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New Zealand Journal of Crop and Horticultural Science

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Nematicidal effects of hemp (Cannabis sativa) may not be mediated by cannabinoid receptors J. M. Mcpartland & M. Glass To cite this article: J. M. Mcpartland & M. Glass (2001) Nematicidal effects of hemp (Cannabis sativa) may not be mediated by cannabinoid receptors, New Zealand Journal of Crop and Horticultural Science, 29:4, 301-307, DOI: 10.1080/01140671.2001.9514191 To link to this article:

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New Zealand Journal of Crop and Horticultural Science, 2001, Vol. 29: 301-307 0014-0671/01/2904-0301 $7.00 © The Royal Society of New Zealand 2001


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Nematicidal effects of hemp (Cannabis sativa) may not be mediated by cannabinoid receptors

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J. M. MCPARTLAND Faculty of Health & Environmental Sciences UNITEC Private Bag 92 025, Auckland New Zealand M. GLASS Department of Pharmacology University of Auckland Private Bag 92 019, Auckland New Zealand Abstract Few nematodes infest the roots of hemp (Cannabis sativa L.) plants, and hemp plant extracts have been utilised as botanical nematicides. The responsible constituent may be Δ9-tetrahydrocannabinol (Δ9-THC). In humans, Δ9-THC exerts its effects via a family of G protein-coupled receptors, known as cannabinoid (CB) receptors. CB receptors are phylogenetically ancient, and occur in many vertebrates and invertebrates. We therefore searched for evidence of CB receptors in nematodes. All nematode cDNA sequences at GenBank, including the entire genome of Caenorhabditis elegans, were screened for homologs of human CB receptors using BLAST 2.0 as a sequence alignment search engine. We also searched for homologs of fatty acid amide hydrolase (FAAH), the enzyme in vertebrates that metabolises the endogenous ligands of CB receptors. Several C. elegans gene products with low homology to CB receptors and FAAH were identified. Close examination of these sequences revealed crippling substitutions at critical amino acid residues. These results suggest the genes for CB receptors are absent in C. elegans, and the nematicidal activities of Δ9-THC and Cannabis are not mediated through CB receptors.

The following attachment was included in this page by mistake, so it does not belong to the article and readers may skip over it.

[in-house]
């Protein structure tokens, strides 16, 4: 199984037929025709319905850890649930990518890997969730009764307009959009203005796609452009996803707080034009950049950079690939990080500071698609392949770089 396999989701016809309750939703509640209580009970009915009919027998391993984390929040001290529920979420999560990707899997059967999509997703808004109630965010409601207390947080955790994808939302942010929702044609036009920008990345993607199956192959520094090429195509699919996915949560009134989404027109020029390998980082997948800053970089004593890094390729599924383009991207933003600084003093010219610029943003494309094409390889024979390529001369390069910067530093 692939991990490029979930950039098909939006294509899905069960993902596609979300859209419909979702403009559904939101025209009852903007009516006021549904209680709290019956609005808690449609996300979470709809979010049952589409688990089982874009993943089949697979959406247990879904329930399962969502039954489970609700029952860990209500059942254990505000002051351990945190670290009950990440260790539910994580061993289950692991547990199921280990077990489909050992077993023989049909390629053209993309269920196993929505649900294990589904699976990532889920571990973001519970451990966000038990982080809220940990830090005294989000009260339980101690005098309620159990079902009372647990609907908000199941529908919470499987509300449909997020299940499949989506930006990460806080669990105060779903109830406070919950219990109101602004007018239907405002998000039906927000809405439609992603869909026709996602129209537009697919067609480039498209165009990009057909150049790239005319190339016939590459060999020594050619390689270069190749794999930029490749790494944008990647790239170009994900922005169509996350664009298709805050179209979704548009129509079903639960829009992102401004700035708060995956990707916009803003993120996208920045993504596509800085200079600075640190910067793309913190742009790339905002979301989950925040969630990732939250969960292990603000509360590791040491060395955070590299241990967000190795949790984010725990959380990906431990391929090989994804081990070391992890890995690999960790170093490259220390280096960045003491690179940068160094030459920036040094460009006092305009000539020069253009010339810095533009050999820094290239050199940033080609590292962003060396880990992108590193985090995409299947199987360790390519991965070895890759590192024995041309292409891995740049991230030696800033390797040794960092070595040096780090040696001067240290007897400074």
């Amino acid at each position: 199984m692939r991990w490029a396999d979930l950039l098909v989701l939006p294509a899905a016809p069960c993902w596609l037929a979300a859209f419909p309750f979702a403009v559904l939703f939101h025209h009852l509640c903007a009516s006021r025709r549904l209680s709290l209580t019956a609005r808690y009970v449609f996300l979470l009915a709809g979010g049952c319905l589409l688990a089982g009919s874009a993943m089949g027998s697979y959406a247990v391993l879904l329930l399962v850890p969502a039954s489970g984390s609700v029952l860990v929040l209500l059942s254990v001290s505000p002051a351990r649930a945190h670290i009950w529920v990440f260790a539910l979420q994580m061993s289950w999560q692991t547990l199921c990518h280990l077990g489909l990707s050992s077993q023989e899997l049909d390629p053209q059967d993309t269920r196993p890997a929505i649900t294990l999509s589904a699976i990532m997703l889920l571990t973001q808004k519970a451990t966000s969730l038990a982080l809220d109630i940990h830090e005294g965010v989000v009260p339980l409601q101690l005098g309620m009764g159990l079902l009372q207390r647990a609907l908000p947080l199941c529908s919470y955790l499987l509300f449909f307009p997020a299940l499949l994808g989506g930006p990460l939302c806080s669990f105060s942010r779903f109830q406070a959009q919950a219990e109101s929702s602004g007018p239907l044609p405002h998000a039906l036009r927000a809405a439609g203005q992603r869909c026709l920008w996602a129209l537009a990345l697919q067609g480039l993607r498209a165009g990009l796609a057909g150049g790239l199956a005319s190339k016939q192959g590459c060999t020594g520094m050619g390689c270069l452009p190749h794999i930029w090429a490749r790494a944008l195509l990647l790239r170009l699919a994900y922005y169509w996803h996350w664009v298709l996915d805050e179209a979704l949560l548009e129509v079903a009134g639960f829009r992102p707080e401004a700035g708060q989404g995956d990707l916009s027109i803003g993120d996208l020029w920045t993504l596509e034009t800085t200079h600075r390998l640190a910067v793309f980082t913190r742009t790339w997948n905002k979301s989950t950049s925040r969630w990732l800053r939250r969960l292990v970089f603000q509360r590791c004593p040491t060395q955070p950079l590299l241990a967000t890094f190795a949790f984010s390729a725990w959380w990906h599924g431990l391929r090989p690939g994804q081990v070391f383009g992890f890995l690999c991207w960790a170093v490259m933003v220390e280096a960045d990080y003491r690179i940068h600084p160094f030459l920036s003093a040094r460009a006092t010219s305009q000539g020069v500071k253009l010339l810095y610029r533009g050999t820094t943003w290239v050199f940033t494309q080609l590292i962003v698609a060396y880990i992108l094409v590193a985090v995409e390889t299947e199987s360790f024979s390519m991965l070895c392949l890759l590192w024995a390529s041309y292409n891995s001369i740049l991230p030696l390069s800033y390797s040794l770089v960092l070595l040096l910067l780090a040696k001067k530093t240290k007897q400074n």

H01015 Received 18 April 2001; accepted 20 September 2001

Keywords nematodes; Caenorhabditis elegans; hemp; cannabis; integrated pest management; cannabinoid receptors; fatty acid amide hydrolase; sequence homology; amino acid